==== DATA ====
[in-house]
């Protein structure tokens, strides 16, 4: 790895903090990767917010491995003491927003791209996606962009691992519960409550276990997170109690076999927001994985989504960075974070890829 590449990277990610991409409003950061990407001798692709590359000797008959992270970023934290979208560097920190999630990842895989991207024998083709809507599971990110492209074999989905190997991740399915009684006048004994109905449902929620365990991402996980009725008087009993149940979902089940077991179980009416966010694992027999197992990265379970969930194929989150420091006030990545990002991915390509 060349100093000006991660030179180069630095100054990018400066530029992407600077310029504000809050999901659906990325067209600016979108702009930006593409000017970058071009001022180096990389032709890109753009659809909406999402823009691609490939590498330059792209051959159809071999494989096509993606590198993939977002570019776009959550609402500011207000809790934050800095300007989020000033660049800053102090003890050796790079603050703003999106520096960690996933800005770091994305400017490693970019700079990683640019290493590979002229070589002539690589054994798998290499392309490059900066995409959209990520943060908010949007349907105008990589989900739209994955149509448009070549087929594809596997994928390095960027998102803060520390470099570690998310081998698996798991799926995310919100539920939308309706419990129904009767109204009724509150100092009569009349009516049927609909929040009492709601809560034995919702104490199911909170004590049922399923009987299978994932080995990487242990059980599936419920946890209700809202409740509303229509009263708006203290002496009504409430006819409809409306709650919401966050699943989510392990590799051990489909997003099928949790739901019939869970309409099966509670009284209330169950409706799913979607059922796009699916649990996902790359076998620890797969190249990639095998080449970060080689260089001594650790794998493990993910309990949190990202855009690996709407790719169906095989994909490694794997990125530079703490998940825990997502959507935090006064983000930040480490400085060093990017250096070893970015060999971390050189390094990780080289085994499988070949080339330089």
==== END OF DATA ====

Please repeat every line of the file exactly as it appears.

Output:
[in-house]
């Protein structure tokens, strides 16, 4: 790895903090990767917010491995003491927003791209996606962009691992519960409550276990997170109690076999927001994985989504960075974070890829 590449990277990610991409409003950061990407001798692709590359000797008959992270970023934290979208560097920190999630990842895989991207024998083709809507599971990110492209074999989905190997991740399915009684006048004994109905449902929620365990991402996980009725008087009993149940979902089940077991179980009416966010694992027999197992990265379970969930194929989150420091006030990545990002991915390509 060349100093000006991660030179180069630095100054990018400066530029992407600077310029504000809050999901659906990325067209600016979108702009930006593409000017970058071009001022180096990389032709890109753009659809909406999402823009691609490939590498330059792209051959159809071999494989096509993606590198993939977002570019776009959550609402500011207000809790934050800095300007989020000033660049800053102090003890050796790079603050703003999106520096960690996933800005770091994305400017490693970019700079990683640019290493590979002229070589002539690589054994798998290499392309490059900066995409959209990520943060908010949007349907105008990589989900739209994955149509448009070549087929594809596997994928390095960027998102803060520390470099570690998310081998698996798991799926995310919100539920939308309706419990129904009767109204009724509150100092009569009349009516049927609909929040009492709601809560034995919702104490199911909170004590049922399923009987299978994932080995990487242990059980599936419920946890209700809202409740509303229509009263708006203290002496009504409430006819409809409306709650919401966050699943989510392990590799051990489909997003099928949790739901019939869970309409099966509670009284209330169950409706799913979607059922796009699916649990996902790359076998620890797969190249990639095998080449970060080689260089001594650790794998493990993910309990949190990202855009690996709407790719169906095989994909490694794997990125530079703490998940825990997502959507935090006064983000930040480490400085060093990017250096070893970015060999971390050189390094990780080289085994499988070949080339330089």